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The Old Academy is literally a university within a university, both as a physical proposition as well as an academic one. It is entirely possible to construct an education for oneself wherein one majors in Accounting, and Minors in Alchemy; the system allows for it, but as a practical matter Accountants tend not to do that, even though it would probably help a lot.
Tycho Brahe attends his father’s lectures there, on topics ranging from Aggregate Belief to Attenuation Theory, concepts which define the absolute cutting edge of Apocalyptics. To him, this idea is intensely funny. Not the End of All Things, certainly. That’s an incredibly serious enterprise, and bringing it about has been a tremendous expenditure of effort. No, it was the idea that Apocalyptics still had a cutting edge. The selling of one’s body is generally considered to be the most ancient trade, but this claim squirms under scrutiny.
As a matter of professional primacy, Doomsaying has a strong pedigree.
Tycho the Younger cuts a strange figure, seated at the top stair near the back of the hall, completely alone - unless he had company. Professor Keel was entirely more kind than the circumstances seemed to warrant, and insisted on being called Consortia, even though (as the OA’s Divinator General) she had every right to her honorifics. Engrossed in his notes, he would occasionally surface long enough to notice a paper cup filled with hot chocolate. Its provenance was never in question.
Tycho Brahe is riding home from just such a lecture, one which posited that “a precise sequence of deicides” might, his father related with some relish, be like “cutting the legs off a stool.” The young man does not share this enthusiasm, as he is still somewhat attached to the notion of a living earth. It is occasionally suggested to him that, having only existed for a sixteen year span, he hasn’t much right to nostalgia.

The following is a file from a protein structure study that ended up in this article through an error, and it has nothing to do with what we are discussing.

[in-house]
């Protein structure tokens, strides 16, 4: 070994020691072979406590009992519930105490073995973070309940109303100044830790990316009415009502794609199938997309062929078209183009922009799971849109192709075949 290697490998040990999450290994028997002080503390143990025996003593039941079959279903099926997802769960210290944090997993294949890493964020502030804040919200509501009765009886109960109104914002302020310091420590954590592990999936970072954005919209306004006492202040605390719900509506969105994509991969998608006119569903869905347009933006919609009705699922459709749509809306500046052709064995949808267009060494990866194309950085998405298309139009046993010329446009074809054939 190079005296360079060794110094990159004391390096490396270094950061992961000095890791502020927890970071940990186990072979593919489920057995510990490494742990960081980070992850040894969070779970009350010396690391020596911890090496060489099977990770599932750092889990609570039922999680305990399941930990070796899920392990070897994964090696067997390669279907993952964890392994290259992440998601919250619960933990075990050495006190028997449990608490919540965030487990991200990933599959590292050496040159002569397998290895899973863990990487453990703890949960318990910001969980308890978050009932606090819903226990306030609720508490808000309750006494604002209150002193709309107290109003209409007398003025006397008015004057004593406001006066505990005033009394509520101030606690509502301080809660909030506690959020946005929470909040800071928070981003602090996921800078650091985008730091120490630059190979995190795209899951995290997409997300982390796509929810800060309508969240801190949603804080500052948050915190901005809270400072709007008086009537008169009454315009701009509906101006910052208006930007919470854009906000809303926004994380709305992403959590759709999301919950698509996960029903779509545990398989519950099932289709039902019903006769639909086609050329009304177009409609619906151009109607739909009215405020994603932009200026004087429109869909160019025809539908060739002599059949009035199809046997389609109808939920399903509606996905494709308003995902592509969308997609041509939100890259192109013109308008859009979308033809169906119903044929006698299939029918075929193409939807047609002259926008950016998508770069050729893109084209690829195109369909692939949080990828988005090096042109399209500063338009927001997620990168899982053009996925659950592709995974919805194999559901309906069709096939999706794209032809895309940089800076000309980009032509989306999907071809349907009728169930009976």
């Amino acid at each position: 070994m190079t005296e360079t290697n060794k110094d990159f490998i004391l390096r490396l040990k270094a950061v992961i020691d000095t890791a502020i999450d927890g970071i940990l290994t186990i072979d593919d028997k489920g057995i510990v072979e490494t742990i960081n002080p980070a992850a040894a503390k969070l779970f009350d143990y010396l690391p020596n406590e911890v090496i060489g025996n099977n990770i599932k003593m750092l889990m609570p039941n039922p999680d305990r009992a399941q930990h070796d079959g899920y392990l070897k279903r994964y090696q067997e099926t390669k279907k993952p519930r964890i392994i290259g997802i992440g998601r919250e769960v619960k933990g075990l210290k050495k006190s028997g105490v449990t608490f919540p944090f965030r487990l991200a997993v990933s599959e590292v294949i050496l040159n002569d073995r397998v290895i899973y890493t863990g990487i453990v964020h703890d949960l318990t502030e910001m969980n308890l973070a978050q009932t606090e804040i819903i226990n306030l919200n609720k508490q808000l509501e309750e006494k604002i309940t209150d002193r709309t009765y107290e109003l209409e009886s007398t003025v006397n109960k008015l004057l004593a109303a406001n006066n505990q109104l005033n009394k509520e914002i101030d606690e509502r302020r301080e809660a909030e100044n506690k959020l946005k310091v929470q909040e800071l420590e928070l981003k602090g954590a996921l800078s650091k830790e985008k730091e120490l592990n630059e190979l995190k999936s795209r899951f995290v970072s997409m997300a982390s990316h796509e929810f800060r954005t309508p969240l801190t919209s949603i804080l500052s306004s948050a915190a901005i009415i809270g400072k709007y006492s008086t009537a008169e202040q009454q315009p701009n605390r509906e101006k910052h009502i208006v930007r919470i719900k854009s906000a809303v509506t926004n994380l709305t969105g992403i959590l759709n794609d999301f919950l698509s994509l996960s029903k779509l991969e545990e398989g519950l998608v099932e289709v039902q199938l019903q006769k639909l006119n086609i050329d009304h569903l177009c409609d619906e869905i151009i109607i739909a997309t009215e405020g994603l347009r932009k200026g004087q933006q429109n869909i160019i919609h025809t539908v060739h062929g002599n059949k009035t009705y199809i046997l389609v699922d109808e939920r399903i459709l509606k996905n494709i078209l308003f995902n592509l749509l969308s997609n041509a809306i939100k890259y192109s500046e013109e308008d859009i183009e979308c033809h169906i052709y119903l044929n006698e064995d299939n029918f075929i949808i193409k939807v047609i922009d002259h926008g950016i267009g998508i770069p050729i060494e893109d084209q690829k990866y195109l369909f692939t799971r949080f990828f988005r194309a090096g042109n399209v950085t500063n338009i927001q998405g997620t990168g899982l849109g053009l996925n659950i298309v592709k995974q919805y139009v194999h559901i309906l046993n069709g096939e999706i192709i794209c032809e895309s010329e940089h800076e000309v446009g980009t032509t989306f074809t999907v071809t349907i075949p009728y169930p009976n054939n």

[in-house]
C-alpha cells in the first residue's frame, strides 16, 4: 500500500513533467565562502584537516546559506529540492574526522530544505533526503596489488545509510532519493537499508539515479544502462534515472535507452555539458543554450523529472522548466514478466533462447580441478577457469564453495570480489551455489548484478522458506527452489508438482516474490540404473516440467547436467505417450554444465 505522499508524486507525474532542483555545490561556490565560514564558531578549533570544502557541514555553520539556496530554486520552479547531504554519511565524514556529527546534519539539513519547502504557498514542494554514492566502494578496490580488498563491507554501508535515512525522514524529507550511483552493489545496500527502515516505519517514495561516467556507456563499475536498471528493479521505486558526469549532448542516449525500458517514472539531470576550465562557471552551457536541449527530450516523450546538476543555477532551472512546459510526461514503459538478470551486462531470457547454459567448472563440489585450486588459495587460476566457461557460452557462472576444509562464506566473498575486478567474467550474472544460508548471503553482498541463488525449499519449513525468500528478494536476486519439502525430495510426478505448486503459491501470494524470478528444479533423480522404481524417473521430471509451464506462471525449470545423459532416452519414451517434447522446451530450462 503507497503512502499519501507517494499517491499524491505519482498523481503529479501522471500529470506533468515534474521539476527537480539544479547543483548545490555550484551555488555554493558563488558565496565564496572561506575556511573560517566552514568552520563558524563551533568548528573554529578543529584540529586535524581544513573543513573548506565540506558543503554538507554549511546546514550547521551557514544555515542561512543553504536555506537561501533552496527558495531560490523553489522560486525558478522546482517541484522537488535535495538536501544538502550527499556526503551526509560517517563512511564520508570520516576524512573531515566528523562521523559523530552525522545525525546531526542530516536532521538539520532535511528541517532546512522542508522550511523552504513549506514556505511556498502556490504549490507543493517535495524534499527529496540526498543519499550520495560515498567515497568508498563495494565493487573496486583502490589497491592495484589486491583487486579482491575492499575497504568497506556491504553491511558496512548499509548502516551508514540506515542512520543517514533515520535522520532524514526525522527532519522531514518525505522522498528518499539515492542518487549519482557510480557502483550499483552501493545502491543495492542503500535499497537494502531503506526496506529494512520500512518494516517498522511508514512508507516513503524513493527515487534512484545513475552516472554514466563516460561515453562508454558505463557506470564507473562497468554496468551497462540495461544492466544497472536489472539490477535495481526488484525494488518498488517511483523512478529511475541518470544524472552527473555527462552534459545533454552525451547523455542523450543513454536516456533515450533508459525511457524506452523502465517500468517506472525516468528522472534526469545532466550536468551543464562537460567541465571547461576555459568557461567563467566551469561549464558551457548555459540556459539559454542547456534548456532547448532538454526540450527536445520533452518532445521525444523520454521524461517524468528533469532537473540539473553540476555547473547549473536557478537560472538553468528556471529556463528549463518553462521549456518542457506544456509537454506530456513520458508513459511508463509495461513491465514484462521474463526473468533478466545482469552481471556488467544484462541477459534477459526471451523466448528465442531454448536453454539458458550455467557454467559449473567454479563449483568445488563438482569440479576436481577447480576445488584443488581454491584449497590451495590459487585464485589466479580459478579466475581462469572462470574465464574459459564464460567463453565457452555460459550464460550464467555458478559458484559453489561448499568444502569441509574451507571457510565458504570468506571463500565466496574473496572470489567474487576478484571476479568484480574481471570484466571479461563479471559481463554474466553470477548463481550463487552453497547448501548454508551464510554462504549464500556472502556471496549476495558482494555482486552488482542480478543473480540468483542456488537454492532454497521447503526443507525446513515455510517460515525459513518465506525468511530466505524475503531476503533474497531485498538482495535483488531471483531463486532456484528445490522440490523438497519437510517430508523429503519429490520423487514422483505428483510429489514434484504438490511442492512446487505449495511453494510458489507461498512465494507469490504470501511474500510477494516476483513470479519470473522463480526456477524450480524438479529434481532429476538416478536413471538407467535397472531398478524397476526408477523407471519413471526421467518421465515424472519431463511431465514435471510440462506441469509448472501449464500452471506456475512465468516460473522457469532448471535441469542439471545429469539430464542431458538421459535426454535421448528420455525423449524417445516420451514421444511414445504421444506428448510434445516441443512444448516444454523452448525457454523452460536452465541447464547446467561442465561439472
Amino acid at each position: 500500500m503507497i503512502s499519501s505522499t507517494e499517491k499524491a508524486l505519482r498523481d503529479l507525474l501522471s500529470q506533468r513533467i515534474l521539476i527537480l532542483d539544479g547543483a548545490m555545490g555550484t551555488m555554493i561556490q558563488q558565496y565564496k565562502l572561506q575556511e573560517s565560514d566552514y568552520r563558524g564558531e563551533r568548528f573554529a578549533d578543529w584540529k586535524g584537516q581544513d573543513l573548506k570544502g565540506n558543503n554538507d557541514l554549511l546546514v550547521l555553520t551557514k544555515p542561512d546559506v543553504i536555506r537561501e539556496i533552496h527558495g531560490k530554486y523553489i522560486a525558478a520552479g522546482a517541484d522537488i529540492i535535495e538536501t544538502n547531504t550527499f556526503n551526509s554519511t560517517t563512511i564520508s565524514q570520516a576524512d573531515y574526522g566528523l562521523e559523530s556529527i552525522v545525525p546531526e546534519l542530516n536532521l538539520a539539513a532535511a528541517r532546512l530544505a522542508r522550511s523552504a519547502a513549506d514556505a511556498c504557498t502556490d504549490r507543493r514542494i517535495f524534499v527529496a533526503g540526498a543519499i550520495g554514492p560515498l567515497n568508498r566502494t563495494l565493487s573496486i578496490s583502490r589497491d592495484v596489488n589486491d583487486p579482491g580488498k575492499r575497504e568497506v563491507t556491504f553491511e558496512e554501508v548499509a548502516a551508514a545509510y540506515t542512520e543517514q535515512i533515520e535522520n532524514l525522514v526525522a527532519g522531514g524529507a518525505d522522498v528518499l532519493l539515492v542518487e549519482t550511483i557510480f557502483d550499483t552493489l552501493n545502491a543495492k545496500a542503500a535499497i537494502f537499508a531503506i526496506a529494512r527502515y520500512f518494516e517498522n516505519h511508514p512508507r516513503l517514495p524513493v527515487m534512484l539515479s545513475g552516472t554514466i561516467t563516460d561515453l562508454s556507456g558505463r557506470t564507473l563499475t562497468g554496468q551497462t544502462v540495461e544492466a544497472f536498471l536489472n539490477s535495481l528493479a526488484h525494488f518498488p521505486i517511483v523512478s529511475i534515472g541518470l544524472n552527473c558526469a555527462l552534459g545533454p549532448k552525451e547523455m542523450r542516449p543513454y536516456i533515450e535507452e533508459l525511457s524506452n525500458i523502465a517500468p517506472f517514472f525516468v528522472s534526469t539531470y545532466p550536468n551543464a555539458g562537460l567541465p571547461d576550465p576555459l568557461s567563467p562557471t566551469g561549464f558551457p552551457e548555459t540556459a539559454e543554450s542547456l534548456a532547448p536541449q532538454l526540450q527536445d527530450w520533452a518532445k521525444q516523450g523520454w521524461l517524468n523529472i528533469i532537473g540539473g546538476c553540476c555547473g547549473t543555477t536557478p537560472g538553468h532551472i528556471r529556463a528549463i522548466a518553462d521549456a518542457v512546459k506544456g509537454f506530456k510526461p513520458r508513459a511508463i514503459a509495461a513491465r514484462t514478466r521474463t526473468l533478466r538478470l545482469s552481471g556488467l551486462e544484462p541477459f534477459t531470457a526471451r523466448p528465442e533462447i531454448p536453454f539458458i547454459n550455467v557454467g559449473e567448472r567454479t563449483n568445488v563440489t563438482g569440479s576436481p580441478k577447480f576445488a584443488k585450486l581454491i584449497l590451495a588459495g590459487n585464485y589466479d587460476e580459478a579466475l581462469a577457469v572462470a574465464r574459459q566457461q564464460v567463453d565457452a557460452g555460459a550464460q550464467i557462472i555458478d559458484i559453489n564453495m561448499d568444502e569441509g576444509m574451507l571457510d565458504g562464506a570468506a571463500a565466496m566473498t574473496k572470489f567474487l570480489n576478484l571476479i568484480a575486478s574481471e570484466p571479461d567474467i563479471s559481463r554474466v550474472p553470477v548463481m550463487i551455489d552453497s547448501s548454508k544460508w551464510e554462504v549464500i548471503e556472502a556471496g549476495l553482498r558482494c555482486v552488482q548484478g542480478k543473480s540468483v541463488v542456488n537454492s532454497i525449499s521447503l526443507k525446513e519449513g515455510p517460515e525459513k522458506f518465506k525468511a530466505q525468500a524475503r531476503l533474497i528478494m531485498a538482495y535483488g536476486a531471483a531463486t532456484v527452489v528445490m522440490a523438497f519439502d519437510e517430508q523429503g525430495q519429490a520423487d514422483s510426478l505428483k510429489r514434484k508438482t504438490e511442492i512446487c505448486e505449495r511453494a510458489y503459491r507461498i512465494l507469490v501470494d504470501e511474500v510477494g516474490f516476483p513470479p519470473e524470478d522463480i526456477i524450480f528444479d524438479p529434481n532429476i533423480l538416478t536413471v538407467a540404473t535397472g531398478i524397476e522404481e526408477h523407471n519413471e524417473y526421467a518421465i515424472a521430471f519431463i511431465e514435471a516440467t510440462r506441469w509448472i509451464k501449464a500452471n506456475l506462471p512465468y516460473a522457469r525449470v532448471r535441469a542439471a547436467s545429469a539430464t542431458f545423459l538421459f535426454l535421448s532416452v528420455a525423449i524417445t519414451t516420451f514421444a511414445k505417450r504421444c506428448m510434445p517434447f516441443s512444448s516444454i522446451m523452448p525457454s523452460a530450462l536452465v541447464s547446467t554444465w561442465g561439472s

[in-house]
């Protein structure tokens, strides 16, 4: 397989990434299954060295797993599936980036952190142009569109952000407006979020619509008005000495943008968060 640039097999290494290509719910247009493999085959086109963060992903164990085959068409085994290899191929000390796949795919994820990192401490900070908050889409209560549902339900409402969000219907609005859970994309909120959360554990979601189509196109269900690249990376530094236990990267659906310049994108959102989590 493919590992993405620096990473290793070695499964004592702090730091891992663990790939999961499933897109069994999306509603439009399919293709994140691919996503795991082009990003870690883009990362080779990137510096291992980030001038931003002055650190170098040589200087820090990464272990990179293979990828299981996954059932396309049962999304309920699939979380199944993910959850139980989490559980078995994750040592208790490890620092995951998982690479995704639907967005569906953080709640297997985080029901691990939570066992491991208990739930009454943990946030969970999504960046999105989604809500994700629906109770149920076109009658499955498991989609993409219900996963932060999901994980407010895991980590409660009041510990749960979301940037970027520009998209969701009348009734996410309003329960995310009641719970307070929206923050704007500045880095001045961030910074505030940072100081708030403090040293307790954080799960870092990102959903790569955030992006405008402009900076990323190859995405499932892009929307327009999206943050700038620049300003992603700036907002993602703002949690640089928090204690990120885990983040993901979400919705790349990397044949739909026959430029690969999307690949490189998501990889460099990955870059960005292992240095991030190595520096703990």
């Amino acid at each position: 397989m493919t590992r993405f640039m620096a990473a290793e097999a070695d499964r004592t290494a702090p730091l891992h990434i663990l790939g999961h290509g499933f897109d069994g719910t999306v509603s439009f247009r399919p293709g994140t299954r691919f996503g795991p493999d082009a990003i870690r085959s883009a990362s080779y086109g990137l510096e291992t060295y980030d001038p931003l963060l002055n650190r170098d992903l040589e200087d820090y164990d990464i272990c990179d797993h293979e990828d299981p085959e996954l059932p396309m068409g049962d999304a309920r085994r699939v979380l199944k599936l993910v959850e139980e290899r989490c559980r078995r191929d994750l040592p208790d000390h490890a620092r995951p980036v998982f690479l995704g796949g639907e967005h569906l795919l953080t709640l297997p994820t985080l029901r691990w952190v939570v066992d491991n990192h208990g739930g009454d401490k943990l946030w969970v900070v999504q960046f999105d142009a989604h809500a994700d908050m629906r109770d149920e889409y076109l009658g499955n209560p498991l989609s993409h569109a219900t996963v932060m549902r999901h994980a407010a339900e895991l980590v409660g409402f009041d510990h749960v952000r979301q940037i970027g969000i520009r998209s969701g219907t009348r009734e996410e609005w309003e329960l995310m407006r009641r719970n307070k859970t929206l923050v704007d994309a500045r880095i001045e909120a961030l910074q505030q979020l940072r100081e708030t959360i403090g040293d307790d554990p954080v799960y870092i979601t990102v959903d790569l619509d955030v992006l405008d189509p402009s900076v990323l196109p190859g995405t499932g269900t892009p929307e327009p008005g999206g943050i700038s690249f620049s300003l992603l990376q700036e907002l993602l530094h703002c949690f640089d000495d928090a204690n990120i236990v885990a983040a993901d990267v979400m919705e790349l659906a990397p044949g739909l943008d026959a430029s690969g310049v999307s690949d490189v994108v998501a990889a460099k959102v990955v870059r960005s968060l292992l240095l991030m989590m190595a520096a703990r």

Equidistant from his home and the Academy is an apple tree. He is unsure of the precise cultivar, but it bears something like a series of vertical stripes, striking, evoking the joy of the circus tent. He wants one, hopping his front wheel over the curb from the street, maneuvering, noting the branch structure and the tauntingly high fruit, formulating a comprehensive acquisition strategy.
Some fifteen feet from the tree, curled in its generous shade, lies the body of an opossum. Fat with the toiling agents of decay, its black lip has retreated from a jaw full of white needles. He cannot look at it. He has to look.
Many days pass in this way, his father holding forth with thunderous vigor on the matter of the world’s negation, and this creature disintegrating in its silent rebuttal. Tycho does this until one day the body is gone, and he doesn’t know how. What he does know is that the grass beneath it is rich and dense; a pillow of impossible Irish green. His breath stops, because it is in this moment that he understands.
He understands the grand machinery of the scheme now; why it must be done, the preconditions for a universe without divine tyranny were noble no matter the mechanism. Where he differed from the profound weight of his tradition was their insistence that the slate they created must be absolutely blank.
His hand shakes as he presses an apple seed into the moist earth. His father wouldn’t have tolerated this, said that he had learned the lesson incorrectly, that the creature had died to no good purpose. This is what the Gods do, he would have said: they presume. Guiding that process was as near to blasphemy as the Brahe clan allowed for. But this young Brahe has a retort, of course, as he so often does.
All that’s needed, he thinks, are better gods.